This Is When Someone Is Most Likely to Give You COVID, Study Shows
You should especially keep your distance from a COVID-positive patient during this timeframe.
For the past nine months, COVID-19 has been spreading from person to person in the U.S. while scientists and medical professionals scramble to figure out the novel virus' patterns. Why do some people experience fatal outcomes while others barely have a fever, for example? And why do some people get it and others don't after being around the same patient zero? Fortunately, researchers may have just broken through on that discovery, and it all comes down to timing. According to a newly published scientific review of research, someone is most likely to give you COVID within five days after they first develop symptoms.
In their new review, published in The Lancet Microbe journal on Nov. 19, researchers from the University of St. Andrews examined nearly 100 studies that included around 8,000 patients who had been infected with one of three human coronaviruses that either cause COVID-19 (SARS-CoV-2), severe acute respiratory syndrome (SARS-CoV), or Middle East respiratory syndrome (MERS-CoV). The researchers compared the three coronaviruses to better understand the infectiousness of a COVID-19 patient. Read on to learn exactly what they discovered, and for areas you should be avoiding right now, read up on the 4 Places Dr. Fauci Says He Wouldn't Go Right Now.
Read the original article on Best Life.
A symptomatic COVID patient is the most infectious five days after their symptoms appear.
Unlike SARS-CoV and MERS-CoV, a patient's viral load for the coronavirus that causes COVID-19 peaks early in the upper respiratory tract (which is thought to be the main source of transmission) during the first week of illness. Among COVID-19 patients, the researchers found the viral load is highest—meaning the patient is most infectious—five days after symptom onset.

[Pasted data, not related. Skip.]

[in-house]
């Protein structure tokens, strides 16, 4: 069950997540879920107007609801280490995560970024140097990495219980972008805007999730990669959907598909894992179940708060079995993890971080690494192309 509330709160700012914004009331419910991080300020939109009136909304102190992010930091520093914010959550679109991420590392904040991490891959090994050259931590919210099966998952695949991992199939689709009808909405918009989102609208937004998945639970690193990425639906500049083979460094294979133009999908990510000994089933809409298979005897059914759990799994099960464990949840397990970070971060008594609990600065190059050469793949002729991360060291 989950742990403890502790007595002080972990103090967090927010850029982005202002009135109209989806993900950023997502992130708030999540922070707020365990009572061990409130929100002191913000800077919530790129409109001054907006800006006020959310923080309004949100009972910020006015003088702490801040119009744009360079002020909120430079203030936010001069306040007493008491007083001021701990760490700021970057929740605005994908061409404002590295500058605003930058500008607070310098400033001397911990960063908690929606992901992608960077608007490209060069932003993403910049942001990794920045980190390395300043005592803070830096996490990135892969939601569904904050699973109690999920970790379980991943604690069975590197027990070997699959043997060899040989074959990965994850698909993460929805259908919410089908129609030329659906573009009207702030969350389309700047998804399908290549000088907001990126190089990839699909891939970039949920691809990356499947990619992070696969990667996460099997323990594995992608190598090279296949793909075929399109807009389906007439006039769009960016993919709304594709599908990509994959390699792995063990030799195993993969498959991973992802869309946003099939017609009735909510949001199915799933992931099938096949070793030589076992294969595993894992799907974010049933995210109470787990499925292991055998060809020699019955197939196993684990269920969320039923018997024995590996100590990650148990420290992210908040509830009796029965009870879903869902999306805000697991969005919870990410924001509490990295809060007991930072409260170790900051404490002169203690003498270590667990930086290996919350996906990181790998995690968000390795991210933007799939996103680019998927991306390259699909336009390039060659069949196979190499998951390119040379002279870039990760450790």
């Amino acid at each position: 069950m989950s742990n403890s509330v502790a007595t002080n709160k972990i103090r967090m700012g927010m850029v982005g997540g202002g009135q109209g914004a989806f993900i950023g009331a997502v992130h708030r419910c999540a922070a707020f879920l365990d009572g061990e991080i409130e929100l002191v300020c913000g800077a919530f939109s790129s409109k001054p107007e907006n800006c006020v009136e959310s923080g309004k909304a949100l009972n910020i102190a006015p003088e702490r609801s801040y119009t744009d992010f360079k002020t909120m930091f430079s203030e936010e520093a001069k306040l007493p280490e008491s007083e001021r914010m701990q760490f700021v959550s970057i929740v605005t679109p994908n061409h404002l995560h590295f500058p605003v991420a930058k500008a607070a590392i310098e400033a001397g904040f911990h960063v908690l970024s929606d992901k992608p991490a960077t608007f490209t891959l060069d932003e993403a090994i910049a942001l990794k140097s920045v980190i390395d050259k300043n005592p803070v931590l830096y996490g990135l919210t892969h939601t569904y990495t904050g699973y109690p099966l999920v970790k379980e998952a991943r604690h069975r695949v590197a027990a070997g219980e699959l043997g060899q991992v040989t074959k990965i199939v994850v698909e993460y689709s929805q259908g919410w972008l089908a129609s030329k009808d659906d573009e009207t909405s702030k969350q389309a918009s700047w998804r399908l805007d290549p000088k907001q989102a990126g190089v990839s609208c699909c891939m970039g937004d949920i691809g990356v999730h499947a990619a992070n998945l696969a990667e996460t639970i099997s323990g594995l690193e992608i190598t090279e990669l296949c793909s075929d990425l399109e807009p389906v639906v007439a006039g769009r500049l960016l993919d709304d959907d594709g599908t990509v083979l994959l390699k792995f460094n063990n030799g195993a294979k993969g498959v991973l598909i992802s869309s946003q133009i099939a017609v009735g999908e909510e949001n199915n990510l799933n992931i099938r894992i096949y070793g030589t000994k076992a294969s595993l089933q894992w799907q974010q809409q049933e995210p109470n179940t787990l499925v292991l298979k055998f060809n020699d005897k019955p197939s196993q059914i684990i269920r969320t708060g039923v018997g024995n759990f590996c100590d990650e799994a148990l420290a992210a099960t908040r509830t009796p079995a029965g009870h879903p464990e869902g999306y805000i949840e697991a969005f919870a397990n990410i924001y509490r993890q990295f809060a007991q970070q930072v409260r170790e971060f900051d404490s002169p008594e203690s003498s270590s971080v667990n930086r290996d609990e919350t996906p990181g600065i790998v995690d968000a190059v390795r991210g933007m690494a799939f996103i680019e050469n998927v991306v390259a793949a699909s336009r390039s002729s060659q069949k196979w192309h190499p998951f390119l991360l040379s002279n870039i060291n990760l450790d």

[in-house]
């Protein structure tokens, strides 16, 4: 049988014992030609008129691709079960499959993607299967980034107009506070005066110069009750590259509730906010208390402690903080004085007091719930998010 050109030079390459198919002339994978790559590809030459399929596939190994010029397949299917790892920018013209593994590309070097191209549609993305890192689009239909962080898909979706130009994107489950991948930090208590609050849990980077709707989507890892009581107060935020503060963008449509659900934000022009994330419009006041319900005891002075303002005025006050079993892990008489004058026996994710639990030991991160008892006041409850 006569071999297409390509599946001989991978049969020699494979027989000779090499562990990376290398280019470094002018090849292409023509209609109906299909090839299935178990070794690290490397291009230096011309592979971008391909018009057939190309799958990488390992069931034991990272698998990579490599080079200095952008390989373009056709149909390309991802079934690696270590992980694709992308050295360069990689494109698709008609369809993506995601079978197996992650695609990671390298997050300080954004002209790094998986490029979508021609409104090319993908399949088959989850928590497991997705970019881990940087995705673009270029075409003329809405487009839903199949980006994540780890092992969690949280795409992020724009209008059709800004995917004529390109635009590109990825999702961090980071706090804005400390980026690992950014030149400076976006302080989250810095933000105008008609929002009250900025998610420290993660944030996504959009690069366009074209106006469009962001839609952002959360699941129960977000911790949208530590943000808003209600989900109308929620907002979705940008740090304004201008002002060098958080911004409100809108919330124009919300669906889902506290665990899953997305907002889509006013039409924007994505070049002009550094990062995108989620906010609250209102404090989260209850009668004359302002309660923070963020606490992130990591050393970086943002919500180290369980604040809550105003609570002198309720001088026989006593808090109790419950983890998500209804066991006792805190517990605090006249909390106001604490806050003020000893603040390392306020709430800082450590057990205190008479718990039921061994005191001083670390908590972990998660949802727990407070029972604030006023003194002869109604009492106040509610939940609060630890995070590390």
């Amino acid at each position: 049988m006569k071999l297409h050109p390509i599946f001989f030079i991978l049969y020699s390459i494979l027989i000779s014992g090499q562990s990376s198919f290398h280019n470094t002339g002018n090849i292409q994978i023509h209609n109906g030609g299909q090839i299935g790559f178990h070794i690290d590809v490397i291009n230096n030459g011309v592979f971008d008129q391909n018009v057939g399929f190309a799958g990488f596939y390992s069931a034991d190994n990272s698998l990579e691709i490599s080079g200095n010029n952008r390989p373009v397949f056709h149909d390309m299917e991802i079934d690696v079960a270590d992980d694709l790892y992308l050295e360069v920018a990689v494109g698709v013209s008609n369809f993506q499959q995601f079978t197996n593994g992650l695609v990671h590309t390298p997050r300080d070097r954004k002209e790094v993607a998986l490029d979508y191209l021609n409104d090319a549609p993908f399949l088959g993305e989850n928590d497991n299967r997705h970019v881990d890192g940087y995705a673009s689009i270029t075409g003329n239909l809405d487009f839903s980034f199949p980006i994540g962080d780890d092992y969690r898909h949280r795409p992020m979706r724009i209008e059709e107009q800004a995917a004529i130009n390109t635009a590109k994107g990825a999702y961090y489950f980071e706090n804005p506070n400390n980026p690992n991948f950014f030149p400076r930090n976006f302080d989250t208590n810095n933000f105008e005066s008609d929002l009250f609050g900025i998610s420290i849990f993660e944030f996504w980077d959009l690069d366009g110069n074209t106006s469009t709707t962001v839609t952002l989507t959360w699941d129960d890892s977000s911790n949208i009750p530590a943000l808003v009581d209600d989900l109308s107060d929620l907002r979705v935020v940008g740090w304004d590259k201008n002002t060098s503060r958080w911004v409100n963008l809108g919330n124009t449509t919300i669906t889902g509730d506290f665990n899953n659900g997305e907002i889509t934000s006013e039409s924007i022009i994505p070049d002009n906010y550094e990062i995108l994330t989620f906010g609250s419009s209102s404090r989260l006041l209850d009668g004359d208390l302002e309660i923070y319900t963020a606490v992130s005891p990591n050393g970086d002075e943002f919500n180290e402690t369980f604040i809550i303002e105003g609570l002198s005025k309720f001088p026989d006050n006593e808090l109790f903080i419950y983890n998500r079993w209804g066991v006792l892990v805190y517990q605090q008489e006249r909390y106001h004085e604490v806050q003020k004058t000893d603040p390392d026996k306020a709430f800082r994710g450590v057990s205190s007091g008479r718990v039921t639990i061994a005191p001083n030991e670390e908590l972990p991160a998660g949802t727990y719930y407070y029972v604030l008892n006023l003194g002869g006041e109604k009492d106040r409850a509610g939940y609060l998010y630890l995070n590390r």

"Our findings are in line with contact tracing studies which suggest the majority of viral transmission events occur very early, and especially within the first five days after symptom onset, indicating the importance of self-isolation immediately after symptoms start," Muge Cevik, MD, the review's lead author and a clinical lecturer in infectious diseases and medical virology at the University of St. Andrews, said in a statement. And for more ways to know if you've caught the virus, check out This Is the Easiest Way to Tell If You've Been Exposed to COVID.
And asymptomatic patients may be infectious for a shorter time period.
Cevik said that some of the studies they reviewed "suggest that asymptomatic individuals might clear the viral material from their bodies faster," even though their viral loads appear similar to those with symptoms.
"Those without symptoms may be as infectious as those with symptoms at the beginning of infection, but may be infectious for a shorter period," she explained.
However, she also noted that asymptomatic patients should still isolate for the same recommended timeframe as symptomatic patients once they test positive, as there is "limited data available on the shedding of infectious virus in asymptomatic individuals." And for more recent COVID developments, check out Dr. Fauci Says This Many People Need to Get Vaccinated to Stop COVID.
Neither symptomatic nor asymptomatic patients seem to be infectious after nine days.
The review identified 11 studies where researchers attempted to isolate the live SARS-CoV-2 virus, and they found that no study "detected live virus beyond day nine of illness" for the coronavirus that causes COVID-19—even though the virus could still be detected in their respiratory or stool samples for weeks after a positive test. That means, patients are likely no longer infectious nine days after their symptoms begin. For more useful content delivered straight to your inbox, sign up for our daily newsletter.
…Which is why it's recommended that positive COVID patients self-isolate for 10 days.
While someone may continue to test positive after a week of illness because the virus is still detectable, they're not likely to still be infectious. This is in line with the Centers for Disease Control and Prevention's (CDC) recommendations that anyone who has tested positive for COVID self-isolate for 10 days.
"These findings suggest that in clinical practice, repeat PCR testing may not be needed to deem that a patient is no longer infectious, as this could remain positive for much longer and does not necessarily indicate they could pass on the virus to others," Cevik explained. "In patients with non-severe symptoms, their period of infectiousness could instead be counted as 10 days from symptom onset." And if you think you could be sick, read up on The 4 Easy-To-Miss Symptoms That Could Mean You Have COVID, Experts Say.